I have always had an interest in the village of Easton in Suffolk being closely located to Framlingham and my One Place Study village of Parham and also due to the fact that my mum was brought up in the village after being adopted in London.
Easton is a small pretty village in Suffolk, as the following postcards show:
I was therefore pleased to find and recently buy an old postcard entitled Red X Socy. Fete, Easton Park, 18th May 1912, as I knew Easton Park and the Mansion House in the village (which is no longer sadly there, as only the crinkly wall that surrounded it remains) played an important part during World War 1, as a Red Cross Hospital.
The former estate village of Easton in England is situated on the River Deben around three miles (5 km) south of Framlingham. Following the end of the World War 1 the British government imposed super taxes on the rich to help defray the cost of the war. Faced with these taxes and with the cost of restoring Easton Mansion from it use as a Red Cross Hospital during the war the Duchess of Hamilton and her husband, Lord James Graham decided to sell the estate.
The land was divided into 137 lots and sold by auction in 1919. The sale attracted a great deal of attention and raised £58000 (£4.6 million today) but the Mansion and its 150-acre (0.61 km2) parkland remained unsold. It was sold privately for £11,278 (£900,000 today) and the parkland was transferred to Martley Hall. With very little land the Mansions fate was sealed and in December 1924 demolition began. Some of the artifacts were removed and incorporated into Martley Hall and other local houses.
As the Framlingham Weekly News newspapers have recently been digitised and are now available to view online I wanted to see if I could find mention of the specific Fete, as mentioned and dated on my postcard, which I did as below:
Framlingham Weekly News Saturday 18th May 1912
I then decided to research these old newspapers further to see if I could specific mention of the Mansion in use as a Red Cross Hospital between 1914 and 1918 and possibly mention of specific nurses or soldiers:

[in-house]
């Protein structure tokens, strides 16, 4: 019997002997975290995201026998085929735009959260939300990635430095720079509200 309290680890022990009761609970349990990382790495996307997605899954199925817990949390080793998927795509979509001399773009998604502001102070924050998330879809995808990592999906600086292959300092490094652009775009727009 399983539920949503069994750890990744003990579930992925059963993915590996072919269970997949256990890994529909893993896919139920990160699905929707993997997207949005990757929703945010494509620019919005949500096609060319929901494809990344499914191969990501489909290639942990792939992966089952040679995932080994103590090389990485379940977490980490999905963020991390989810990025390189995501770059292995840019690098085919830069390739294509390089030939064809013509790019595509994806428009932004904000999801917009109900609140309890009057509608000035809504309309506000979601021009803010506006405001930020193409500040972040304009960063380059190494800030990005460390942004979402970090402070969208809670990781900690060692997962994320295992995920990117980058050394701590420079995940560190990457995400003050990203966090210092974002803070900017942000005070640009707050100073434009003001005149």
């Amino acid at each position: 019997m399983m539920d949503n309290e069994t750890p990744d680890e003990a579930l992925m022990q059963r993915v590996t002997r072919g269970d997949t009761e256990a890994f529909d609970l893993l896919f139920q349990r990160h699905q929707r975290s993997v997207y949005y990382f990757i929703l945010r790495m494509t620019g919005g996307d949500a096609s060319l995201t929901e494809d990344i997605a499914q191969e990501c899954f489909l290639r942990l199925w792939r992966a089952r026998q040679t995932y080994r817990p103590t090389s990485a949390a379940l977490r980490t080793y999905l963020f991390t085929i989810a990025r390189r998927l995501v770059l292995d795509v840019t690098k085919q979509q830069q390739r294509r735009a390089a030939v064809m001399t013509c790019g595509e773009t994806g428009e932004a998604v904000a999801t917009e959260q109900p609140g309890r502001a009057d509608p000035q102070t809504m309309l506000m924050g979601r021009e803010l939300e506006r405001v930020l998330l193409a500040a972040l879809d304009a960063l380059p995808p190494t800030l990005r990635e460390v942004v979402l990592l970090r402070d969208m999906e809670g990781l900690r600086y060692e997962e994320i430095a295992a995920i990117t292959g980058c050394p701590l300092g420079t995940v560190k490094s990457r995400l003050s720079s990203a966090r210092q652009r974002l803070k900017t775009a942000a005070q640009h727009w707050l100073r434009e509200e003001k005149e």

The first article I have found is from the Framlingham Weekly News dated Saturday 7th November 1914 and is entitled:
A Talk with the Wounded – Progress of the War Patients at Easton
Bearing in mind that we were only a few months into the War in November 1914, the article reports the following:
“A Framlingham resident constantly in touch with the Red Cross Hospital at Easton Mansion has furnished us with interesting particulars relating to the fifteen British and Belgian wounded soldiers now undergoing treatment there for wounds received in the War.
There are ten British and five Belgians and the former represent the following Regiments:
2nd Life Guards
Shropshire Light Infantry
King’s Own Scottish Borderers (2)
Yorkshire Light Infantry
Royal Scots Guards
Durham Light Infantry
They all received their wounds in the Armentieres and Lille regions, and our readers will be delighted to know that they and their Belgian comrades, who were incapacitated at Ypres and Dixmude, are making splendid progress.
The wounds are chiefly from shrapnel, and the worst of the fifteen cases is that of Appleby, of the 1st Devons, whose knee was so terribly shattered that his life was despaired of: the wound has however yielded to treatment and there is every prospect of his life and limb being saved.”
I now intend to research in more detail the use of Easton Mansion as a World War 1 Red Cross Hospital and if anyone has any knowledge or knows of any soldiers that were treated at the Hospital or nurses who worked there, I would be very pleased to hear from you – I will post regular updates of interesting stories and articles that I can find.